Aces on Bridge — Daily Columns

The Aces on Bridge: Wednesday, February 10th, 2016

The man who knows when not to act is wise. To my mind, bravery is forethought.


S North
E-W ♠ A Q 2
 A K 9 7 4
 Q 9 5
♣ J 10
West East
♠ 6 5
 K J 10 4
♣ K Q 9 8 3 2
♠ 9 8 7
 J 10 8 3
 8 3 2
♣ 7 6 5
♠ K J 10 4 3
 Q 5 2
 A 7 6
♣ A 4
South West North East
1 ♠ 2 ♣ 2 Pass
2 NT Pass 3 ♣ Pass
3 Pass 3 ♠ Pass
4 ♣ Pass 5 ♠ Pass
6 ♠ All pass    


In today’s deal, North’s jump to five spades focused on the presence or absence of a diamond control. In moving on, South did well to select spades rather than hearts as trumps, because of his excellent trump intermediates. And that proved to be critical today, since the 4-1 heart break would have sunk the heart slam – and it certainly did not make the spade slam any easier to play.

After the top club lead from West, declarer won the ace, and carefully played only two rounds of trump, using one high honor from each hand. Had spades not split, declarer would have drawn all the trump and relied on hearts breaking. When spades broke, declarer could see that he had a slight extra chance, if West was short in both spades and hearts. He cashed the heart ace and queen, prepared to revert to trump if everyone followed. When West discarded on the second heart, declarer cashed the king and ruffed a heart to hand, then went back to dummy in trumps. He could discard his club loser on the fifth heart, then come back to hand with the diamond ace. Now he could lead up to the diamond queen successfully, for his 12th trick.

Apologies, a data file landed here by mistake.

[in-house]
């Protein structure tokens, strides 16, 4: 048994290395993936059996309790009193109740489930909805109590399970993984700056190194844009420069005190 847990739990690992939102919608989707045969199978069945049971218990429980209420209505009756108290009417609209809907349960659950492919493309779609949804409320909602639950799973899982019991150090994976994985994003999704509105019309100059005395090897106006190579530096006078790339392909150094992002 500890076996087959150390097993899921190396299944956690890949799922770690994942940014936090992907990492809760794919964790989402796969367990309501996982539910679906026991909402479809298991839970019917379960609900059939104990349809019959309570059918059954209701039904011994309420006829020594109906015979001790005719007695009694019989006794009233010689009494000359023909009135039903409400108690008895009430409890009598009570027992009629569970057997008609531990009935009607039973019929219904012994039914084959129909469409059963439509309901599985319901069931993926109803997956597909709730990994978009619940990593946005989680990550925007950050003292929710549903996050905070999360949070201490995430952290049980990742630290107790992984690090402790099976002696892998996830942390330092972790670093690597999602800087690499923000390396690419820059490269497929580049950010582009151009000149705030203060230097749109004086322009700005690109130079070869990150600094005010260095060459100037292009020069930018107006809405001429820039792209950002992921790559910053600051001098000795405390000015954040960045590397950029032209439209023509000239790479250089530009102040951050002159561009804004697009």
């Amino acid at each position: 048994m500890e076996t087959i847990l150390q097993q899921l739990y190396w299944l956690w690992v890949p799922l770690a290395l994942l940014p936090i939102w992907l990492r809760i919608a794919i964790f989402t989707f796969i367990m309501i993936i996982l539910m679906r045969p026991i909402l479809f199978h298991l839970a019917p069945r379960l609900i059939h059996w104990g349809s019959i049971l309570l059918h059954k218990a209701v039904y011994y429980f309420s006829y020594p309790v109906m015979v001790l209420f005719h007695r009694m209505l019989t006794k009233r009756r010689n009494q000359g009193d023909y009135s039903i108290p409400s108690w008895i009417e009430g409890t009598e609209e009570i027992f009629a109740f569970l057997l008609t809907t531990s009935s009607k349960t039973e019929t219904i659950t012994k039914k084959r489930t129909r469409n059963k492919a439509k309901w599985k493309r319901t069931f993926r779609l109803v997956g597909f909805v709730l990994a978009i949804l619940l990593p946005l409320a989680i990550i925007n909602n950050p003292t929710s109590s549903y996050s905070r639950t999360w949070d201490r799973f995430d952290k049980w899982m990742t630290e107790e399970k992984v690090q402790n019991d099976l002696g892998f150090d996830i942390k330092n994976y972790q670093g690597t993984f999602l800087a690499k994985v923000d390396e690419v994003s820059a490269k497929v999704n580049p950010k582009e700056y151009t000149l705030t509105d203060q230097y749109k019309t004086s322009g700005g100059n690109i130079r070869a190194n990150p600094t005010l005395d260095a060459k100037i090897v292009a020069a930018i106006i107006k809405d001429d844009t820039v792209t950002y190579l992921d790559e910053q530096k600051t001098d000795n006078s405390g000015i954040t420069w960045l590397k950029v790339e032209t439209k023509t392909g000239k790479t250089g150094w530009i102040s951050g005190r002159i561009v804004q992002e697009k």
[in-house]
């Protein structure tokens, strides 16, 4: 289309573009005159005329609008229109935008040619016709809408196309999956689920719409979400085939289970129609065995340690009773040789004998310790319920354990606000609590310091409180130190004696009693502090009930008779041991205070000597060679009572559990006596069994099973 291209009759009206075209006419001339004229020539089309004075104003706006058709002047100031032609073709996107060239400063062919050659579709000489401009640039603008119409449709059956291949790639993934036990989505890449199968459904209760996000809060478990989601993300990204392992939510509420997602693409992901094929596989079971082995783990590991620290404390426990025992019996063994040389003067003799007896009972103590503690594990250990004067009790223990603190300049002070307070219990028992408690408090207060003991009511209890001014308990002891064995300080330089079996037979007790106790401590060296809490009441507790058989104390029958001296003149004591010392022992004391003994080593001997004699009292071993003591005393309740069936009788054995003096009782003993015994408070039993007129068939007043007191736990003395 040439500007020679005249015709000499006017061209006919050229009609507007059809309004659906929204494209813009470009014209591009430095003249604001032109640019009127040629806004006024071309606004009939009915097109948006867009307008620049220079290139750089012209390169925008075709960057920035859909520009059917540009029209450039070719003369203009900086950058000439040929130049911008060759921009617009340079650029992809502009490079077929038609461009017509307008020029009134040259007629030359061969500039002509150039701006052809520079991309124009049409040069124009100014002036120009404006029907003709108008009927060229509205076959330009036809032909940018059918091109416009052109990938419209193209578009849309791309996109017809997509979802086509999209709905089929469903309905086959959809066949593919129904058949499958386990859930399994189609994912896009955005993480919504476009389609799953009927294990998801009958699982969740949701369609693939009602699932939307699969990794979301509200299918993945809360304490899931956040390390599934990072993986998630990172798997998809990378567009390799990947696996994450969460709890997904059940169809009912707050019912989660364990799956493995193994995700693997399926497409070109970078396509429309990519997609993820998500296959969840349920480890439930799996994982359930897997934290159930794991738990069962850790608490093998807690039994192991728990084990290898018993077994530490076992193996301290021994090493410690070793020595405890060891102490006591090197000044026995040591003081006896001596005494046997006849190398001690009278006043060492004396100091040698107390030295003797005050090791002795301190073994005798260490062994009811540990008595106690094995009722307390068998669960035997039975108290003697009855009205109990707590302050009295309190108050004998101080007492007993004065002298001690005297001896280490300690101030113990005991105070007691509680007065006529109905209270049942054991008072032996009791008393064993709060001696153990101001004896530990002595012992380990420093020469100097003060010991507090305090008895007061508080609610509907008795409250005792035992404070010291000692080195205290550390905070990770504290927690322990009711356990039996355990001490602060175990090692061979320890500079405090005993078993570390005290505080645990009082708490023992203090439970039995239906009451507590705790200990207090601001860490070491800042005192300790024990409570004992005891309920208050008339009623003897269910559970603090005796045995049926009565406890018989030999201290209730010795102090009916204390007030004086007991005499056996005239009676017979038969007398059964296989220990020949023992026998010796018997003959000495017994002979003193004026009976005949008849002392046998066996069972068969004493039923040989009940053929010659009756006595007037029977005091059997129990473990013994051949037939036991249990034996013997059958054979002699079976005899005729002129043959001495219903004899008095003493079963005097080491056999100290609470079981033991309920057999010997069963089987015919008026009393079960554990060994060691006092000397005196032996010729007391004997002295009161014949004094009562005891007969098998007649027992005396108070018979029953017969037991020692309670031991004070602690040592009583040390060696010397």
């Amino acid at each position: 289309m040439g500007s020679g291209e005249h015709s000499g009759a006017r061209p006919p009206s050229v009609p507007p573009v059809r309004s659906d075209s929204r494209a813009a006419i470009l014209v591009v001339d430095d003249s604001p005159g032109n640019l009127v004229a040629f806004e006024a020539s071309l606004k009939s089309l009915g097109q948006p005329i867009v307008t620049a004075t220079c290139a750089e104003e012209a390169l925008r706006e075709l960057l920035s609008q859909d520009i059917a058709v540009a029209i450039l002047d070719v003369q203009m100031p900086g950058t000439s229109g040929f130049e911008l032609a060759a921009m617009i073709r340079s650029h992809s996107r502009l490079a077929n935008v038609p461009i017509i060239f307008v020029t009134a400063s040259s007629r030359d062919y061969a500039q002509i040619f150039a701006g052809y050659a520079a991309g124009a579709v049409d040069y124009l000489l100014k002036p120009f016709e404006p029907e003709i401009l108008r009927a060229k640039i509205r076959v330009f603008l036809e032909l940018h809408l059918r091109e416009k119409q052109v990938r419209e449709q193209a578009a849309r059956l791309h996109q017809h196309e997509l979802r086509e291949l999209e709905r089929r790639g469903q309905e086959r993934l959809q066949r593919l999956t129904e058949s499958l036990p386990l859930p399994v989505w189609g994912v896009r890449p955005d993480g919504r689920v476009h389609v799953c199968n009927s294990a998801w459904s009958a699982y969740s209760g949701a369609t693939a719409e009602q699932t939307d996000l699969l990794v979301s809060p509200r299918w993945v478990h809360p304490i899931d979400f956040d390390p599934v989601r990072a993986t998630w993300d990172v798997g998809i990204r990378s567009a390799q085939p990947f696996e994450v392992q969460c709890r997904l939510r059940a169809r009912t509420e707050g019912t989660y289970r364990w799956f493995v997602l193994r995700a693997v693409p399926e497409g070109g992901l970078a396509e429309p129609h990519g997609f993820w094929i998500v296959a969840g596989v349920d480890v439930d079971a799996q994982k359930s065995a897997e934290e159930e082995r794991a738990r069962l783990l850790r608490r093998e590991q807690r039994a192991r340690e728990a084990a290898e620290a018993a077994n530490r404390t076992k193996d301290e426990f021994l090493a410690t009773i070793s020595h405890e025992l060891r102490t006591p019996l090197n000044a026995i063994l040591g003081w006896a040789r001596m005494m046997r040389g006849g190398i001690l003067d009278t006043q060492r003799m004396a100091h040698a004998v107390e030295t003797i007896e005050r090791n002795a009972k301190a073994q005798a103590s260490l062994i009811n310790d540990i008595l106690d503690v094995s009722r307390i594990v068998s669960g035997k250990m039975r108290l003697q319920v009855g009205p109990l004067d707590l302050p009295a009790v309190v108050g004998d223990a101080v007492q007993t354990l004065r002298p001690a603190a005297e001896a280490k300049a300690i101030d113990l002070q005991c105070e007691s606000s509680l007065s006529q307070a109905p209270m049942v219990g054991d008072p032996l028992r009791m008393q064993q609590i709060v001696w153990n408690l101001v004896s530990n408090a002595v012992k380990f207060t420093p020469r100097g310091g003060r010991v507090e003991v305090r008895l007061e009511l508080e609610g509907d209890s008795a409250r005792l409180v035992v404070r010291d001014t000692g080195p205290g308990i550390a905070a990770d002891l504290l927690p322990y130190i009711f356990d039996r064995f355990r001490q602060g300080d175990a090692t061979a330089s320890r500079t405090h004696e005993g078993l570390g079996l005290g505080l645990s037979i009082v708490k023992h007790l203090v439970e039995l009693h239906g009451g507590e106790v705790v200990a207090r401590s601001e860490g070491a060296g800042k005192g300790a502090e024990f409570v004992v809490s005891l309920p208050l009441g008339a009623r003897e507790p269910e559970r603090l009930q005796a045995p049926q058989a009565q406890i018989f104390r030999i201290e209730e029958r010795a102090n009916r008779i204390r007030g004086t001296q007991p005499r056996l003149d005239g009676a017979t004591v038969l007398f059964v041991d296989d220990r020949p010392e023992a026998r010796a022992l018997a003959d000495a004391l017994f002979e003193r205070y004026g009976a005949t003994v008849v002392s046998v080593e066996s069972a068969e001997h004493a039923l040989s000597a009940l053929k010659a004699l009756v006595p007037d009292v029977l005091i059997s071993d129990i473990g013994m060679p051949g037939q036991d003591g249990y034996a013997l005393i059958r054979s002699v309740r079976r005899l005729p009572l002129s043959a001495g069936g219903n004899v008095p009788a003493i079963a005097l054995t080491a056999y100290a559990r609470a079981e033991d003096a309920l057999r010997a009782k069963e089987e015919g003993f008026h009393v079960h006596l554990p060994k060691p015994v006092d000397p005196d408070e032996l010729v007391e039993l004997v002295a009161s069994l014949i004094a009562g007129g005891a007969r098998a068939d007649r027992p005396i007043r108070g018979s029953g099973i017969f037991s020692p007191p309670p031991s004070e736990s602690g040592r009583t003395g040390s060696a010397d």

This approach, of leaving a trump outstanding while playing on the side-suit to test if it is going to break, is a very useful weapon to add to your arsenal. Particularly when one opponent has overcalled or preempted, the likelihood that he will be relatively short in the two key suits rises significantly.

Your partner’s redouble is SOS, suggesting a two- or three-suited hand with short hearts, after your LHO passed his partner’s take-out double for penalties. For the time being, you have absolutely no problem in bidding your three-card spade suit, as asked.


♠ A Q 2
 A K 9 7 4
 Q 9 5
♣ J 10
South West North East
      1 ♣
1 Pass Pass Dbl.
Pass Pass Rdbl. Pass

For details of Bobby Wolff’s autobiography, The Lone Wolff, contact If you would like to contact Bobby Wolff, please leave a comment at this blog. Reproduced with permission of United Feature Syndicate, Inc., Copyright 2016. If you are interested in reprinting The Aces on Bridge column, contact